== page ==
“At Faulkner, we prefer to use core needle biopsy, which draws a small piece of tissue as opposed to just cells. The pathologist is then able to look at the cells in relationship to the Surrounding tissue and make a more specific diagnosis. You can tell whether it is noninvasive or invasive cancer, and if the latter, what type. Some of the studies for estrogen receptors and other prognostic markers also can be done on the core needle sample.

“A core needle biopsy can be done in the office, and the patient leaves with an adhesive strip bandage; it’s just asmall procedure with a bit of local anesthetic. If the patient requires a surgical biopsy, this is generally an outpatient procedure which can be done with local anesthesia, sometimes with intravenous sedation.”


“The procedure we do today is called a modified radical mastectomy. It removes the entire breast, including the nipple, the lower lymph nodes under the arm. This is a different operation than the old-fashioned radical mastectomy, which removed all the muscles on the chest wall. When you hear about patients who had caved-in chests and scars — those patients had radical mastectomies.”


“Almost every woman who chooses or needs to have a mastectomy is a candidate for reconstructive surgery. There are a number of types of reconstruction. There are a number of types of reconstruction. There are saline-filled implants. Another type uses muscle either from the abdomen or from the back. The muscle is rotated underneath the skin and tunneled in to fill the breast space. A reconstructed breast can look just like the real thing, but it is not the same as having a real breast because it is numb — all of the nerves have been cut during the surgery.

“It used to be felt it was wise to wait a couple of years before reconstruction, because there was a fear that it would hide a recurrence of the breast cancer. We now know that’s not true. If a patient knows she wants or needs to have a mastectomy, she can meet with the plastic surgeon and plan to have both the mastectomy and the reconstruction done under one anesthetic.

“There are those who are angered by doctors who encourage women to learn about reconstruction. The feminist argument is that women should be comfortable with their bodies no matter what, and not be made to feel a need to con-form to an ‘ideal.’ This is a powerful argument, but I do urge my patients to learn about reconstruction. I never try to talk them into having the surgery. I just want them to be able to make an informed decision. I discuss reconstruction even with patients who are not eligible for the procedure — usually because of preexisting medical conditions — and tell them why they are not good candidates. I don’t want them to hear about it later on and wonder why no one ever talked to them about it.

“The reasons women have for wanting reconstruction are varied and personal; I feel they should have it if they want it. The surgical literature generally makes the assumption that older women wouldn’t be interested. I try to make no assumptions for the patient — the oldest woman for whom the plastic surgeon I work with did reconstruction was in her 80s.”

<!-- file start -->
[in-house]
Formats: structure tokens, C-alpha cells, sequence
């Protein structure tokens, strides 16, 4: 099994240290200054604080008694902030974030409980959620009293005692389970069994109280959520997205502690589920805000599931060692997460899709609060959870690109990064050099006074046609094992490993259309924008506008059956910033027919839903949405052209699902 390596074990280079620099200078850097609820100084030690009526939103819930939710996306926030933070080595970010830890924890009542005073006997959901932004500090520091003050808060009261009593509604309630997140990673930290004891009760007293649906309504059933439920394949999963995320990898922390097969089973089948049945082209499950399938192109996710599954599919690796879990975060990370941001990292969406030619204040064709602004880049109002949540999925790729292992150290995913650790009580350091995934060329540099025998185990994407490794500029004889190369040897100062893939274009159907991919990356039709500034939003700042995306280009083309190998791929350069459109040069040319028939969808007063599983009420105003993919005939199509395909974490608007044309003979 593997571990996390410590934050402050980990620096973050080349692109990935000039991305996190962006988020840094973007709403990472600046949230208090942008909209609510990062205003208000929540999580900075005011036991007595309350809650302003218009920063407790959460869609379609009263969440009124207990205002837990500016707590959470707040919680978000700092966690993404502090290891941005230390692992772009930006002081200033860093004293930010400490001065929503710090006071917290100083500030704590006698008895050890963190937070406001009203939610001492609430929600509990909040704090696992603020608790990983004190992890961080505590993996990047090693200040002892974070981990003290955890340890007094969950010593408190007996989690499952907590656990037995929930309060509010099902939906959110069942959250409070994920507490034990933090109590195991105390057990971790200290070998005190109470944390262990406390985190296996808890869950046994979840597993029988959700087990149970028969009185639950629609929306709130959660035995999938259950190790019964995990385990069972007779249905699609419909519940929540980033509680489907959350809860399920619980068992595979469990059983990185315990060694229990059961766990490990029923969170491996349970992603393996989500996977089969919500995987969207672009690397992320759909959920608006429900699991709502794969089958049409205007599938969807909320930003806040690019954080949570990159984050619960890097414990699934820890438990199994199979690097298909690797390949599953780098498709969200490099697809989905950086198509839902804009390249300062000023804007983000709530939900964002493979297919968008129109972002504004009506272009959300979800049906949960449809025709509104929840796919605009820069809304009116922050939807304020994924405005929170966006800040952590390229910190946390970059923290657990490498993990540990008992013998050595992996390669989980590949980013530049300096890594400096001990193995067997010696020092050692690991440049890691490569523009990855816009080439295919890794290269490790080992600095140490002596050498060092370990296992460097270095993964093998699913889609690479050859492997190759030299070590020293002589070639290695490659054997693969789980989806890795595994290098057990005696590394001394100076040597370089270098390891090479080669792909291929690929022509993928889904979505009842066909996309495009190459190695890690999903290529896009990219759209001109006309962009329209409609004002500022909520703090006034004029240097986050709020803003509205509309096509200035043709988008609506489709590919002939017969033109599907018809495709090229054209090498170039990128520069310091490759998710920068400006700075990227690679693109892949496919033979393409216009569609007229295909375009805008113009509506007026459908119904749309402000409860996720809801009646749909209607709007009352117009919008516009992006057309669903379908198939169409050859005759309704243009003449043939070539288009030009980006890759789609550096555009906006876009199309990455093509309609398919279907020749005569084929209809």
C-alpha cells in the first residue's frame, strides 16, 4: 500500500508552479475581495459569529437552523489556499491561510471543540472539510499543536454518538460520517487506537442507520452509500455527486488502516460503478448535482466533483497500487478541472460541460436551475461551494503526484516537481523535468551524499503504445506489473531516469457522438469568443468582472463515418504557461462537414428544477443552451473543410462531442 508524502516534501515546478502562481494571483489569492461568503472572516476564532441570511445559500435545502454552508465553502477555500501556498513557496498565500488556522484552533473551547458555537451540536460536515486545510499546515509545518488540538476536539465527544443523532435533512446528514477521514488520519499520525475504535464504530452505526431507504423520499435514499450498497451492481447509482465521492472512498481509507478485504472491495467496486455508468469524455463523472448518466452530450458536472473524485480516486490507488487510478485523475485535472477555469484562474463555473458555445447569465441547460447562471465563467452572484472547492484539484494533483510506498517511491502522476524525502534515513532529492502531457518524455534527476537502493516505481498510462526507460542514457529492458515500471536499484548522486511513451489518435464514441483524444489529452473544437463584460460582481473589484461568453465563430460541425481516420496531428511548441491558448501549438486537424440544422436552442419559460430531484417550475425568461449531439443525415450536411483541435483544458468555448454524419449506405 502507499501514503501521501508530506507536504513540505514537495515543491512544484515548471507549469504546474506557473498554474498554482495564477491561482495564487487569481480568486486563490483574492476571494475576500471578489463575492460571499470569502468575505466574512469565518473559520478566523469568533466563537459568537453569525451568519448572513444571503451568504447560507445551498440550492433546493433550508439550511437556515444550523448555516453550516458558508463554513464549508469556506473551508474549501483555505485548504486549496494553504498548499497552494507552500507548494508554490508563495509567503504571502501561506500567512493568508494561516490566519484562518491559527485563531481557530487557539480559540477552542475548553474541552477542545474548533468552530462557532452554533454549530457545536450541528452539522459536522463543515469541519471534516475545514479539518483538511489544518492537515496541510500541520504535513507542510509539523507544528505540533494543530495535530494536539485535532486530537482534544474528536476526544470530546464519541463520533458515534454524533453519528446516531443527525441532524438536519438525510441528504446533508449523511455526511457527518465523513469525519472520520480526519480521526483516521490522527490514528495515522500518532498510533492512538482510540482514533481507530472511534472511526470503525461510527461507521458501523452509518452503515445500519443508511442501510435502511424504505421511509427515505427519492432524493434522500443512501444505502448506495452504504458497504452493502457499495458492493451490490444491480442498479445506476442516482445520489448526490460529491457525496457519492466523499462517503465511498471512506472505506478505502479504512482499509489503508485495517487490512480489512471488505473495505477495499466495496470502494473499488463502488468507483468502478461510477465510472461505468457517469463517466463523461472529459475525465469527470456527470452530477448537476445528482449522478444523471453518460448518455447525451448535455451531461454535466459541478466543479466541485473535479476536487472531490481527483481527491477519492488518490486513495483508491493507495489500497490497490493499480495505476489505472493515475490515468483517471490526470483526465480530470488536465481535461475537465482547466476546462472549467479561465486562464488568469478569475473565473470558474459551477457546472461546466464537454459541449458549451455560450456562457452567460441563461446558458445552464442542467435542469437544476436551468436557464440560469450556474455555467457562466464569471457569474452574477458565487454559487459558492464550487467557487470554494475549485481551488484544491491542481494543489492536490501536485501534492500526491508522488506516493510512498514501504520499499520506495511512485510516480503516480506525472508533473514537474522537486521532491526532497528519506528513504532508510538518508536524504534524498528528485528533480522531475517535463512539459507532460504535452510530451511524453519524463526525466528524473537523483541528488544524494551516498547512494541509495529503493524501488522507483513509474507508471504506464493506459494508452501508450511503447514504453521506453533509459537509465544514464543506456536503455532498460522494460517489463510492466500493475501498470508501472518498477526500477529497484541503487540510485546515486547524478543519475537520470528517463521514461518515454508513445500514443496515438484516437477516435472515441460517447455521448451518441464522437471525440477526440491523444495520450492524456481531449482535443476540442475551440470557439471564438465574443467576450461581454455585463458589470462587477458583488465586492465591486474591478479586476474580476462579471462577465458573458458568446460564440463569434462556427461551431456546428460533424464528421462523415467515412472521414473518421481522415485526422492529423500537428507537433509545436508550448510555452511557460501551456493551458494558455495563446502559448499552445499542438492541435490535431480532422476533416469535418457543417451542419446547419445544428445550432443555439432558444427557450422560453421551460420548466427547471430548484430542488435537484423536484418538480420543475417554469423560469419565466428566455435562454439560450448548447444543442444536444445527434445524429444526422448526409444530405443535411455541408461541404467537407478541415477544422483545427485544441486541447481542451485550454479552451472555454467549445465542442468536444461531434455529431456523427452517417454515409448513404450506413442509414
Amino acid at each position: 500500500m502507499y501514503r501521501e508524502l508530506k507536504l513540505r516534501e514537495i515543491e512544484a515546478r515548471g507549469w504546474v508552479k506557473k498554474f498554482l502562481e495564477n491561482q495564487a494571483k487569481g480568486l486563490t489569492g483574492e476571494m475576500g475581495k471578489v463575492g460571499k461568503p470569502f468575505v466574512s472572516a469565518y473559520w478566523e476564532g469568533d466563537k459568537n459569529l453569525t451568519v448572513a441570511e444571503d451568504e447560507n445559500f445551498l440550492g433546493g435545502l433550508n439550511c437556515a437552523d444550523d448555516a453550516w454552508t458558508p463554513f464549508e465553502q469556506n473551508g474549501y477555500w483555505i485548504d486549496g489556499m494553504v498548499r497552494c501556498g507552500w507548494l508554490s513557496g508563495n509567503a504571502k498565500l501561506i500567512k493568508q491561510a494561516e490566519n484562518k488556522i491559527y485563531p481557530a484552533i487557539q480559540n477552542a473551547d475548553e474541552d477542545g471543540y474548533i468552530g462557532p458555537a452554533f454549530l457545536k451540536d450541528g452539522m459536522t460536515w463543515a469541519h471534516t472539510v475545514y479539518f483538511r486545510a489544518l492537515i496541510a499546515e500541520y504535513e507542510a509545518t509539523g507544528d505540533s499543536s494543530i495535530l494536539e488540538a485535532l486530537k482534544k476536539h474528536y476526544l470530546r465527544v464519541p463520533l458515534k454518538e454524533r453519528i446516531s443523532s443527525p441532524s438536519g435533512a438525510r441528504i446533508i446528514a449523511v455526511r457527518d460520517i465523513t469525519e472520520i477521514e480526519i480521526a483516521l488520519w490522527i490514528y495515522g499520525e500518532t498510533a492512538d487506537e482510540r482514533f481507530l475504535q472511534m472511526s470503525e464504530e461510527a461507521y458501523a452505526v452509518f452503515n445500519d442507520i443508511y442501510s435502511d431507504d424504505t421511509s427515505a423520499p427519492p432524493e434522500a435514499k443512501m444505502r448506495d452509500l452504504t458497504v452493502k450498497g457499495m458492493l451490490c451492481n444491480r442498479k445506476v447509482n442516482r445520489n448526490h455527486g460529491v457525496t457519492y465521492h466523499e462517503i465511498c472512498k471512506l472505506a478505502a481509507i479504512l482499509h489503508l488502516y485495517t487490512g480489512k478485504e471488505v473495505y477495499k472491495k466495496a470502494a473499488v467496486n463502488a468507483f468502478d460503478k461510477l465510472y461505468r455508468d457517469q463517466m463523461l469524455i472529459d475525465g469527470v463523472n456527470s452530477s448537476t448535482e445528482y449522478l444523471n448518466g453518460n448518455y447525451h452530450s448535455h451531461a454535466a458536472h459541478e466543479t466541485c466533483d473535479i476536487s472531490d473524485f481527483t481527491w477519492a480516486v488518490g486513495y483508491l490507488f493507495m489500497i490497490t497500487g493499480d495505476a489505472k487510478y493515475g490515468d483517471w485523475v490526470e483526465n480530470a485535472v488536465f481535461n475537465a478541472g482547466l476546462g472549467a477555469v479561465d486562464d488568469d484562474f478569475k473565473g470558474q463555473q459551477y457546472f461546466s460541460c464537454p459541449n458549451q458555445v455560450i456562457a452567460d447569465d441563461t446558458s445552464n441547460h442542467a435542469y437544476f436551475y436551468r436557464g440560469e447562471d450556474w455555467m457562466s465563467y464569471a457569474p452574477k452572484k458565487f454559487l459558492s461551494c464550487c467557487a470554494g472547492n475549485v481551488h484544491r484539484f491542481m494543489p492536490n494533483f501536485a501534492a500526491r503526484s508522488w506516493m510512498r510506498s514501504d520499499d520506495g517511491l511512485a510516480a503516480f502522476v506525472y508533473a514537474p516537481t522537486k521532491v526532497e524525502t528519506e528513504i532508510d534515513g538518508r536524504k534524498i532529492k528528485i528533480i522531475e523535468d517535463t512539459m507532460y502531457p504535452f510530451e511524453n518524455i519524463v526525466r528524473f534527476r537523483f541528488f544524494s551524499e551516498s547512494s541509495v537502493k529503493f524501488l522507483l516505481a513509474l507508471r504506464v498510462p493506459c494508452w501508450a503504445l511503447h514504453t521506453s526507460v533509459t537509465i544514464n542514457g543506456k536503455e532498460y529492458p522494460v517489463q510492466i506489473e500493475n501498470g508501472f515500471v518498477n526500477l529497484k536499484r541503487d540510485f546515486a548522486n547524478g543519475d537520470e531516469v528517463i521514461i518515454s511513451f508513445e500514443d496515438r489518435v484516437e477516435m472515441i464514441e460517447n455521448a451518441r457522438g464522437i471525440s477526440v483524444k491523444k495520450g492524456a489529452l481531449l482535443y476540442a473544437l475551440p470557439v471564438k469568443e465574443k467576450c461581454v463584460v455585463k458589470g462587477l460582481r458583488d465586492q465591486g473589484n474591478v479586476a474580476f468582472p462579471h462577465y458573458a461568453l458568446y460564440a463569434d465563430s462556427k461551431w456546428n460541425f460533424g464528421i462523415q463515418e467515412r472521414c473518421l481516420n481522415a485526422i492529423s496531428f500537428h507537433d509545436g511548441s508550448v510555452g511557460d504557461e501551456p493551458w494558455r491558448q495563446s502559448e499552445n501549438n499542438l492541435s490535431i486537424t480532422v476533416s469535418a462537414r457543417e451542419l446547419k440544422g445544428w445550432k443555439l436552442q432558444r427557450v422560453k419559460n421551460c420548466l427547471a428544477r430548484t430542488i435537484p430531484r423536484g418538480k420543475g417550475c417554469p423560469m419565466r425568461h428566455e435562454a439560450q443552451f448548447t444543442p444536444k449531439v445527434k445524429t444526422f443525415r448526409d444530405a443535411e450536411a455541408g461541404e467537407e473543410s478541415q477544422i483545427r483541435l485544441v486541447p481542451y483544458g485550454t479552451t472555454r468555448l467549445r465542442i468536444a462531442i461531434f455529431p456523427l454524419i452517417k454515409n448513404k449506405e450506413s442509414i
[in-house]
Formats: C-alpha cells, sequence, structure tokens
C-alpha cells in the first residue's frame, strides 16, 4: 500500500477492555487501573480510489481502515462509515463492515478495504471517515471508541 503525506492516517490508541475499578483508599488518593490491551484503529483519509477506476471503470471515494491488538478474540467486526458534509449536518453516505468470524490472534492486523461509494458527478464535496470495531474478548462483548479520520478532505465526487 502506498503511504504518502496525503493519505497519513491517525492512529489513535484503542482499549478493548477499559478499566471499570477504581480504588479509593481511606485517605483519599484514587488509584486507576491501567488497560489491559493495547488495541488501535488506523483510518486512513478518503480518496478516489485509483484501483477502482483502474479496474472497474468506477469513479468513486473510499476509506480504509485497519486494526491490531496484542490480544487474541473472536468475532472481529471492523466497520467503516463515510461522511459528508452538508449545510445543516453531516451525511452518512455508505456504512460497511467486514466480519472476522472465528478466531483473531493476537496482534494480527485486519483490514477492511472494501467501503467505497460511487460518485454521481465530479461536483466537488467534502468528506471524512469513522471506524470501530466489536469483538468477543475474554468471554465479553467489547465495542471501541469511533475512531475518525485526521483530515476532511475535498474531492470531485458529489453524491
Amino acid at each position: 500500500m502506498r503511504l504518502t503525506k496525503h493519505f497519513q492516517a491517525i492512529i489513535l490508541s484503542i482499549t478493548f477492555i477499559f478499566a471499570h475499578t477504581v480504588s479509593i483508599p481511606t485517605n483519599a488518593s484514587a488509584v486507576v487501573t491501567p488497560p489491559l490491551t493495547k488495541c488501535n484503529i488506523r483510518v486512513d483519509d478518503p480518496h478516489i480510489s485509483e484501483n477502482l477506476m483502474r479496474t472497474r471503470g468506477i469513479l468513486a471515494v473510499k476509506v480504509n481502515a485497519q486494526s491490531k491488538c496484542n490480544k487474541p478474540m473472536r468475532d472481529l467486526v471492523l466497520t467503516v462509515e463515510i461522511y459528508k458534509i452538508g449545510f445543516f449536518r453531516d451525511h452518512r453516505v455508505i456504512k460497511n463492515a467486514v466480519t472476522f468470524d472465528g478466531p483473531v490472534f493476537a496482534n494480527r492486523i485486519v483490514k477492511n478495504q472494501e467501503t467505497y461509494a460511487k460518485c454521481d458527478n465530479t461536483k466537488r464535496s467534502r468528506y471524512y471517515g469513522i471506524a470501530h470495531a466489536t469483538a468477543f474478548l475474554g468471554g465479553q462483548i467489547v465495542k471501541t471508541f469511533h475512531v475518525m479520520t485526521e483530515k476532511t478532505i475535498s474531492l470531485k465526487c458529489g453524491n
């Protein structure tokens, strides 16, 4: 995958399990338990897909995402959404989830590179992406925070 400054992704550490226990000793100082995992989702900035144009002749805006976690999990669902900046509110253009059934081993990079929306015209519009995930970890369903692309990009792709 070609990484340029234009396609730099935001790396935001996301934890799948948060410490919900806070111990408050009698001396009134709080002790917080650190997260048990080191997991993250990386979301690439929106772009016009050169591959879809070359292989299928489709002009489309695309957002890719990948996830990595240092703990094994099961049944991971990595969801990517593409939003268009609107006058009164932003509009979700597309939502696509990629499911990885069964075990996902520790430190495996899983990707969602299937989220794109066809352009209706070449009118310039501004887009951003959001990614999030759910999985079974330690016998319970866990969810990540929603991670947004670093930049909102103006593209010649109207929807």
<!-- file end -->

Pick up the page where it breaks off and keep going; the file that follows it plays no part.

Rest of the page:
“A ‘lumpectomy’ or breast conserving therapy, involves removing the cancer from the breast along with a rim of normal tissue, and removing the lower axillary lymph nodes (right at the edge of the breast, under the arm). This is followed by radiation therapy to the remainder of the breast.

“We call getting a good rim of normal tissue ‘getting clean margins.’ This is the critical piece to whether someone can have a lumpectomy; unfortunately, you can’t know 100 percent until you try it. Every patient I take to the operating room for a lumpectomy knows that if we cannot get clean margins, they are going to need more surgery. Perhaps 25 percent of patients have to go back. While it is definitely frustrating for patients, it does not affect their overall prognosis. Lumpectomy for a large tumor in a small breast may not have a good cosmetic result, but for a lot of patients, lumpectomy is about preserving as much of their breast as they can, not about what it looks like at the end.”


Lymph nodes

“The lower axillary lymph nodes are removed for evaluation in patients with invasive breast cancer. Removal of these nodes is a part of both a modified radical mastectomy and breast conserving therapy (lumpectomy). The only way to determine if cancer has spread to the lymph nodes is to remove them and look at them under the microscope. The information is then used to assess prognosis and decide about the need for additional treatments such as chemotherapy.

“A new and exciting technique currently being developed may decrease the amount of lymph node surgery required. Investigators are studying the feasibility of identifying the ‘sentinel’ lymph node, which is the first lymph node to receive drainage from the breast. It is hoped that microscopic analysis of the sentinel lymph node will provide information predicting the status of the remaining nodes. If this technique proves useful, and we are able to get all the prognostic information we need from one lymph node, it will reduce the amount of dissection and the risk of potential complications that patients face with axillary surgery.”